I would recommend this book a friend. While this book has some technical aspects it's very accessible. It covers the topic of forecasting and prediction extremely well.
I can't think of a book I could compare to Signal and the noise.
I thought all of the characters were similar actually.
I thought a lot of the introductory content was moving.
The real-world examples for each concept made complex theories and concepts easy to understand
If you want to learn about why things work in the world, this is a fantastic book! Get it, it’s worth it!
Nate Silver is really knowledgeable, and he covered an array of topics that he knows a lot about.
Silver gives an interesting perspective on many topics on which he is knowledgeable. But he does not do nearly so good a job of explaining "why so many predictions fail but some don't." My summary of his explanation of the subtitle is "There is not enough information (or signal) to make good forecasts in the areas where forecasting is bad." This provides little insight if one is considering forecasts on a topic not covered in his book. I was disappointed because I was interested in learning more about forecasting in general.
Silver loves focusing on the rich details that relate to forecasting in politics, sports, economics, and more. I believe that most of the readers who follow Nate Silver will enjoy this book.
Eliminate all of the poker references. They were distracting, lacked illustrative power, and had far too much emphasis placed on them.
The Signal and the Noise is striving to be something that already exists. Namely, it is at times an almost word for word retelling of the much better, 'The Drunkard's Walk: How Randomness Rules Our Lives.' Anectdotes and examples are all strangely overlapping and one gets the suspicion that Mr. Silver has a well worn dog-eared copy of Mlodinow's book near him at all times.
If you want to reinforce the content in Mlodinow's much better example, then by all means 'The Signal and the Noise' serves its purpose. Just don't be too quick in giving Mr. Silver all the credit here.
Nate gives us some imortant information about both the math and human limitations behind bad predictions. That may sound useless untill you remeber that everything from sports betting to the communists trying another scheme to start their economy moving is wrapped in a prediction. When we start a business or try to stop the next Muslim extremist attack, we are predicting. This book will help do it better.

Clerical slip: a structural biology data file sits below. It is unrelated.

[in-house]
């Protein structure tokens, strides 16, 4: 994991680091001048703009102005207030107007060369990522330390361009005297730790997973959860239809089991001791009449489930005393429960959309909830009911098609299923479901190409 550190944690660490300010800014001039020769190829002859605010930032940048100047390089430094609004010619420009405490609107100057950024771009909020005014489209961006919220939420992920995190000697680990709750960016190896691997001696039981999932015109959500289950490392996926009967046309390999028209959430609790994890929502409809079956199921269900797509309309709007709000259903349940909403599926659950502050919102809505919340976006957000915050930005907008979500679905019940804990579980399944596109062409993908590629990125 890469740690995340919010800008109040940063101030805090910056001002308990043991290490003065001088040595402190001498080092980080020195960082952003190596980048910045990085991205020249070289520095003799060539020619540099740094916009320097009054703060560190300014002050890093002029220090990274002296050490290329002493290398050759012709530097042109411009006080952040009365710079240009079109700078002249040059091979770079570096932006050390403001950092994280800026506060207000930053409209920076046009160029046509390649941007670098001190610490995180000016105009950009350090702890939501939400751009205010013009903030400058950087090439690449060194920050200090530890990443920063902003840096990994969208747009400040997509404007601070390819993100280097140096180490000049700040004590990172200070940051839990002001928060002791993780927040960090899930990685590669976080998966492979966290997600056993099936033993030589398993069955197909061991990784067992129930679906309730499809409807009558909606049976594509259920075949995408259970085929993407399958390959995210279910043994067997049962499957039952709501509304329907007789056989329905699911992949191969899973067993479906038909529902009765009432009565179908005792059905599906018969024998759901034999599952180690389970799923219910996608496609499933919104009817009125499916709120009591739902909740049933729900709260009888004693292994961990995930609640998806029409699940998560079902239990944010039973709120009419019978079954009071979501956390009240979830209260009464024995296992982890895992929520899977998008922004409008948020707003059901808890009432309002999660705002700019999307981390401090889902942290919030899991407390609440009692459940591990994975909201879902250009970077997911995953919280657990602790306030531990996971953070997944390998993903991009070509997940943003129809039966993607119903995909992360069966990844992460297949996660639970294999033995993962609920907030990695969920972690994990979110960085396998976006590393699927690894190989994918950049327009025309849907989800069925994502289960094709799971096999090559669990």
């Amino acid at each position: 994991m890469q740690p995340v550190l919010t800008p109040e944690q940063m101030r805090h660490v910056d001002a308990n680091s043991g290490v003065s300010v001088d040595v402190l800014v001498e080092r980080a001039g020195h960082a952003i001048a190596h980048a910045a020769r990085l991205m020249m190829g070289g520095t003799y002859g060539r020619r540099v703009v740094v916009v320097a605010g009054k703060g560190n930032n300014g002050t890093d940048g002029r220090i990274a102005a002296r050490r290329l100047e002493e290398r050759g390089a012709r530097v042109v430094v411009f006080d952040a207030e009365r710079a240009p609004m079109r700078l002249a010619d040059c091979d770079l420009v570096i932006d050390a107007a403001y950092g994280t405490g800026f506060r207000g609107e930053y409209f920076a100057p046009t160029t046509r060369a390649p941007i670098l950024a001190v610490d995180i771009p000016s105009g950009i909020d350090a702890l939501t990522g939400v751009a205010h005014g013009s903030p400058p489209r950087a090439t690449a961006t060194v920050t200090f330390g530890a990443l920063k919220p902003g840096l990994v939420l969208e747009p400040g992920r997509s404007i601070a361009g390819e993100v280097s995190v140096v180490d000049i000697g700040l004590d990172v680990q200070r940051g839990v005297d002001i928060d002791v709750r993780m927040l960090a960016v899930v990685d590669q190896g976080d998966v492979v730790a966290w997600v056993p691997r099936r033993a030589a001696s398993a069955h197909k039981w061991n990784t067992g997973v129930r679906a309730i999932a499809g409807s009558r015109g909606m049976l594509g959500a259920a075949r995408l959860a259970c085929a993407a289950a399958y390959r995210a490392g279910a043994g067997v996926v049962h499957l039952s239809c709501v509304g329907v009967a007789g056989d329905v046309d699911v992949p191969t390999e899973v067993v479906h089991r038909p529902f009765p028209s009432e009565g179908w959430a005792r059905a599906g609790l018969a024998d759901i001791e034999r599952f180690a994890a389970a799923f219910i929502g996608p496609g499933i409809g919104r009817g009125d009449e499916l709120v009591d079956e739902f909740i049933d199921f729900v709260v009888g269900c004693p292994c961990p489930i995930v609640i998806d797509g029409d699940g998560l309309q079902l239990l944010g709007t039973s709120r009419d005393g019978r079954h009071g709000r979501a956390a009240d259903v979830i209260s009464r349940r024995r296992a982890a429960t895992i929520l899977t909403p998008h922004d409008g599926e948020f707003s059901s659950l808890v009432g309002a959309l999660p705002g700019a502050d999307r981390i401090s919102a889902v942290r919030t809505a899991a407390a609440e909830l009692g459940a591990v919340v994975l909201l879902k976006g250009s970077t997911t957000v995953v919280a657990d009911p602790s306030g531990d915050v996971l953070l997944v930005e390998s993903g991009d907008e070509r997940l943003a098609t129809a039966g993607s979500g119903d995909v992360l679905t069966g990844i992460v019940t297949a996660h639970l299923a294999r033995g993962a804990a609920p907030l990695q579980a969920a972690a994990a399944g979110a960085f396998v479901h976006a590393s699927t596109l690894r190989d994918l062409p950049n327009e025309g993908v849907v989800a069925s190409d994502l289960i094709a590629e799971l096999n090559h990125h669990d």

We make important predictions every day. How to do it better.
The author is a liberal to the core so he shows some of the same blind spots that he points out in others, but seems to challenge himself not to. Unless you are a huge baseball fan you will get bored in the hours of inside baseball (pun) and some of his other examples, but it is where he cut his teeth. But since we need at least the basic point of this book so at least get an abrieviated version.
Annoying voice, nasal, harsh, almost painful. I get the eager nerdiness idea, this is too much.
I agree with reviewers who called it a rehash, recommending Malcolm Gladwell and Michael Lewis. I usually enjoy these sort of books, I'll read anything by Lewis, Gladwell, Taleb, Khaneman, Airely, etc... and I've listened to weaker books with a few good ideas even poorly written, I'll even bite on the lesser, copycat books, OK. If Silver knows something new it's not here. Either he's holding back for the next couple of books (I doubt it) or he doesn't have anything new. It's like his pre-Presidential articles in the New York Times-a storm of sources, obvious conclusion and a little Statistics 101.
Initially I was skeptical of the claim of his predicting ability, but I was open to learning more. I gave it a chance. I'm halfway through and haven't heard much of anything new or interesting. I don't know if I can finish listening.
Mr. Silver rehashes old stories better told by Michael Lewis. The rating agency issue in his first chapter has little to do with Bayesian Theory and more to do with how individuals were compensated. The issue is that the system was designed so that the individual players involved in the system could win when the system itself failed. He unfortunately has the wrong issue for an interesting theorem.
I was loving it until Chapter 8. Silver makes a simple serious mistake regarding the hedge bet on the Lakers winning the championship. Does he do this in other chapters? I don't know. A 12 year old with a feel for numbers should be able to pick this one off, and removes any credibility the book had.
Freakonomics, The Black Swann, Blink - all of whom have taken a fall in my eyes for their twisting of the truth for a good story, but this mistake by Silver is the most egregious of all of them.
Say it aint so, Nate!
The first half is excellent, trhe second is a mess. The global warming section is pointless.
His bias shines through esp. when he sez that the the democrats were more in the politcal center. Hey nat whats the center?
maybe on MNBC
I wish I would have gotten Caro Power Broker
not his fault the material sucked
just really a poor book for audio; i should have known better